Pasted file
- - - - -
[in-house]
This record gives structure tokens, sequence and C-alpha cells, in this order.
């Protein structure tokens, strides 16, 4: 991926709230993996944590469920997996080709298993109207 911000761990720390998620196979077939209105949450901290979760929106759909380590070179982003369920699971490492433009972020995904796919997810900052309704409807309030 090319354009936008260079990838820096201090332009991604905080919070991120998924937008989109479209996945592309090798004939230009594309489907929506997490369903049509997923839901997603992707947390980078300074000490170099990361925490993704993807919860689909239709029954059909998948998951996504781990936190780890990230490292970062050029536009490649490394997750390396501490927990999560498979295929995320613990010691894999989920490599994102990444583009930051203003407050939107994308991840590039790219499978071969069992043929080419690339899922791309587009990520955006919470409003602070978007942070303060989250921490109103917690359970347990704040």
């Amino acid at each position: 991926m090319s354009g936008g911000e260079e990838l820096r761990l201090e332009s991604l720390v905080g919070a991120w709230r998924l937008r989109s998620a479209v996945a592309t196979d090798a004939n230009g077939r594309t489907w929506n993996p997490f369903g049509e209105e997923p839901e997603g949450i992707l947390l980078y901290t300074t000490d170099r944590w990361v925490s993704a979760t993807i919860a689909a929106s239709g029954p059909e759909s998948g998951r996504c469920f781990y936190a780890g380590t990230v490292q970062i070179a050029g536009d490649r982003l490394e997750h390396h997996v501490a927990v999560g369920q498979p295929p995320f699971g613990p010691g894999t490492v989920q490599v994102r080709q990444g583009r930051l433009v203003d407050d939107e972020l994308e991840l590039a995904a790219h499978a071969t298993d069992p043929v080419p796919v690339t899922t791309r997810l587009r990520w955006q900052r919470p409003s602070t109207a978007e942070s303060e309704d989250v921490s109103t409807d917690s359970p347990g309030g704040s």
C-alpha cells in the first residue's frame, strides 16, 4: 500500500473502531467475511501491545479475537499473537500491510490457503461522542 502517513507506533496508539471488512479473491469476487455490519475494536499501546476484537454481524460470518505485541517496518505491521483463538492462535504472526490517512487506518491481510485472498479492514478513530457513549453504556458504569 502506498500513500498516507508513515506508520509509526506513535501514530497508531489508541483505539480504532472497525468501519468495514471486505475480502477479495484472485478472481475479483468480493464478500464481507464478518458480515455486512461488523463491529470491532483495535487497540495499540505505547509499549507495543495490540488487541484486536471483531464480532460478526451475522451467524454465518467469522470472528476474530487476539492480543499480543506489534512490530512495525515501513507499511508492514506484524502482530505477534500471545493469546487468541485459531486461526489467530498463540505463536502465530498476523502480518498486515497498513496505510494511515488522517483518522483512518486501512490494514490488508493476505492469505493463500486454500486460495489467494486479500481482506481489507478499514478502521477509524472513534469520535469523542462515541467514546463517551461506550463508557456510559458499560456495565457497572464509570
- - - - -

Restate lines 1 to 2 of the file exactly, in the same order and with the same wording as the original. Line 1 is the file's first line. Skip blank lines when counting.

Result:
[in-house]
This record gives structure tokens, sequence and C-alpha cells, in this order.